First F# Foray
The Melbourne Alt.Net meetup on the 27th Feb 2018 included a portion of mobbing on some basic F# code, namely FizzBuzz. I had never written a line of F# in anger before, but I certainly knew the concepts and ideals behind functional programming, so I was surprised at how the session went. Whilst I had somewhat of an idea of how I would do it, with currying, partial application, and other such concepts in mind, I couldn’t express those ideas in a mob programming session because I didn’t know the syntax.
Instead what ended up happening was a rather procedural implementation of the algorithm with a different-from-normal syntax being the only thing that was “F#” about it. It turns out though that this approach ended up being effective, as I got to see how the code went from procedure to slightly more functional, so much so that I was inspired today to finally dig in and write my own version of a solution (aided by a little bit of competitive spirit with past and current co-workers).
To the code!
One interesting aspect of F# that I wasn’t aware of is that function definitions only exist physically below where they are declared in the file. This makes sense with the
let xxx = syntax for defining them then, but also means that explaining the code is best done from the bottom up.
[<EntryPoint>] let main argv = fizzBuzz |> List.iter System.Console.WriteLine System.Console.ReadLine() |> ignore 0
Firstly we define our entry point for the console application, which is a simple main method. The first line of the method calls the fizzBuzz function, which returns a list of strings to display. The output of that function is piped (
List.iter which iterates through the list, and calls the function passed in once for each item. In this case we display the item on the console with the normal .NET console class.
The next line does a ReadLine from the console to pause the output, but since F# requires all return values to be used in some way, we have to pipe it to
Finally the main method returns 0.
let fizzBuzz = [1..100] |> List.map fizzBuzzChecks
Now we define out fizzBuzz function and its pretty straight forward. We create a simple range, from 1 to 100, and map that list over the fizzBuzzChecks method. Map is the act of taking a list of items, and for each one, converting it into a different type. In this case we convert ints from the range, to strings for display.
let fizzBuzzChecks n = None |> fizz n |> buzz n |> Option.defaultValue (string n)
The fizzBuzzChecks method is where the core algorithm is, and it again uses piping to do its job. It starts by creating an
Option<string> that is
None as a seed value, and then pipes that option to the fizz function, the buzz function, and finally the
Option.defaultValue function in turn.
The defaultValue function will look at the option being passed in, and if its None will output the parameter, which is the string value of the number being evaluated, otherwise will return the value of the option. Because of type inference we, and the compiler, know that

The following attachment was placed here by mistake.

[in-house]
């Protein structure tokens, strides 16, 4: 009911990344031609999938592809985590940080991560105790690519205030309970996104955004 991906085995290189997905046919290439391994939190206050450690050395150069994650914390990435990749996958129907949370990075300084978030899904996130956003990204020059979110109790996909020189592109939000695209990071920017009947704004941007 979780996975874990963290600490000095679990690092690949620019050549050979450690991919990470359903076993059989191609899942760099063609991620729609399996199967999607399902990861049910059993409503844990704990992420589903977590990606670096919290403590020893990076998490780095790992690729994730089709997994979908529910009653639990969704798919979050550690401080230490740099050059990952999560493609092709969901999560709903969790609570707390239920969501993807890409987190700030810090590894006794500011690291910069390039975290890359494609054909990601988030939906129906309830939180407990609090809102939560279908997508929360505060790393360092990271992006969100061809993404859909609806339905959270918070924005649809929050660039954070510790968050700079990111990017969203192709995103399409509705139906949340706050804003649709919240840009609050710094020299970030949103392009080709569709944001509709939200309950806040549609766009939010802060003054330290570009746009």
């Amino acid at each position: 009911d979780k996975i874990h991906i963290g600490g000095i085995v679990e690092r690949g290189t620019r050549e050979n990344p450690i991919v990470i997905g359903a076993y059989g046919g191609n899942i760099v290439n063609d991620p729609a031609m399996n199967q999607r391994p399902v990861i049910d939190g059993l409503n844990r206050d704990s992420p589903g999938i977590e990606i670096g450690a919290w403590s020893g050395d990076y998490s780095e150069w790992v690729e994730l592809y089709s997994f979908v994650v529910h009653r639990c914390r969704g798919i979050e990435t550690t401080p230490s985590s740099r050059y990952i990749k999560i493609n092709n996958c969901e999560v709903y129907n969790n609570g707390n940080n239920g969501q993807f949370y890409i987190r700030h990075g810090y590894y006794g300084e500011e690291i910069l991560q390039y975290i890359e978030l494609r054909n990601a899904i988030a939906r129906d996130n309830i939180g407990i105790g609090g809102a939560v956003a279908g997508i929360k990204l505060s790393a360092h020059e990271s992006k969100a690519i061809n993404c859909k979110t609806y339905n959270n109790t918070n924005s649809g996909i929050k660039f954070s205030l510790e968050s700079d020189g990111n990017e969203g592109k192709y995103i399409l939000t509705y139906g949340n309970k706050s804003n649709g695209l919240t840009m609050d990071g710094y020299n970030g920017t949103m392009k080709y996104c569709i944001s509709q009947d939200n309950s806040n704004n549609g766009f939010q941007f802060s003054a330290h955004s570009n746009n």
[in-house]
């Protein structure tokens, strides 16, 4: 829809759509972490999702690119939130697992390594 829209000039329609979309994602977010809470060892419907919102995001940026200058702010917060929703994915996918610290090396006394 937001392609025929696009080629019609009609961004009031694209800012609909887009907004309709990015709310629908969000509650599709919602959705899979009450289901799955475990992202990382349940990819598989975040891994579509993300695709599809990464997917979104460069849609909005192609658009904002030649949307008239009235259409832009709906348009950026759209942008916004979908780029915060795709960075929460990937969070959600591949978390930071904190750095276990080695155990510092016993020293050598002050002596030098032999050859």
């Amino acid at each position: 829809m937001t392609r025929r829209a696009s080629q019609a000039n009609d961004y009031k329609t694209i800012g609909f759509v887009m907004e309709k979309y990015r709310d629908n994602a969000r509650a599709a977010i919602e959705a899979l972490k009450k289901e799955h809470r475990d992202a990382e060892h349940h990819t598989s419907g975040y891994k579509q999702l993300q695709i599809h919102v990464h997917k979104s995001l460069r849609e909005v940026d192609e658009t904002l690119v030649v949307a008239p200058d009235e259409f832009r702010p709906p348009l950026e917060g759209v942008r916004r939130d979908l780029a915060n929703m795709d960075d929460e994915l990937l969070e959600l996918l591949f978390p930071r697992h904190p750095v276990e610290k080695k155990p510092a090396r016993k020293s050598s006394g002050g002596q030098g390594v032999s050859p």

buzz have to take an
option<string> and return an
let fizz n result = is 3 "fizz" n result let buzz n result = is 5 "buzz" n result
Fizz and buzz are simple helper methods that check if
n is divisible by 3 or 5, and return “fizz” or “buzz” respectively. The important thing to note here is that both function take two parameters, but above we only supplied one. This is partial application, and it means that instead of calling the function fizz with two parameters, the code above
fizz n instead returns a function that takes one parameter (the option being passed through the pipe) and uses n as the other parameter.
This is where the power and expressiveness of F# comes in and leaves the pipeline of the main algorithm very simple and readable.
Finall the is function is a quick helper function:
let is divisor outputString n result = if n % divisor = 0 then Some ( (result |> Option.defaultValue("")) + outputString) else result
This is where the actual check for remainder occurs, though it does look more complicated. Essentially all it does though is one of three things:
- If the number passed in matches the divisor then we know we need to return outputString. First we check the option that is passed in though, and either prepend it to the outputString, of its None simply ignore it by prepending an empty string (
- Otherwise if the current number isn’t a match, we simply pass the result along the chain. This will either be empty, or have a value, but it doesn’t matter.
The full code resulting is:
let is divisor outputString n result = if n % divisor = 0 then Some ( (result |> Option.defaultValue("")) + outputString) else result let fizz n result = is 3 "fizz" n result let buzz n result = is 5 "buzz" n result let fizzBuzzChecks n = None |> fizz n |> buzz n |> Option.defaultValue (string n) let fizzBuzz = [1..100] |> List.map fizzBuzzChecks [<EntryPoint>] let main argv = fizzBuzz |> List.iter System.Console.WriteLine System.Console.ReadLine() |> ignore 0
is method is not ideal and the concatenating and resolving the option in particular looks a bit hairy, but this code meets the main goal that I had for it, and that is that the algorithm can be expanded with minimal effort, and without changing supporting code.
For example to add a case for “Bang” if the number is divisible by 7 we would simply add in to our pipeline before the
Option.defaultValue like so:
let fizzBuzzChecks n = None |> fizz n |> buzz n |> is 7 "bang" n |> Option.defaultValue (string n)
We could of course create a helper method for it like we did with fizz and buzz, but the key point is that without changing our core algorithm, merely adding in another building block into the pipeline, we get new functionality.
That sort of expressiveness and simplicity is really attractive I think, and its relatively straightforward to achieve with a little bit of partial application, and ensuring that we always pass the
result option along the chain.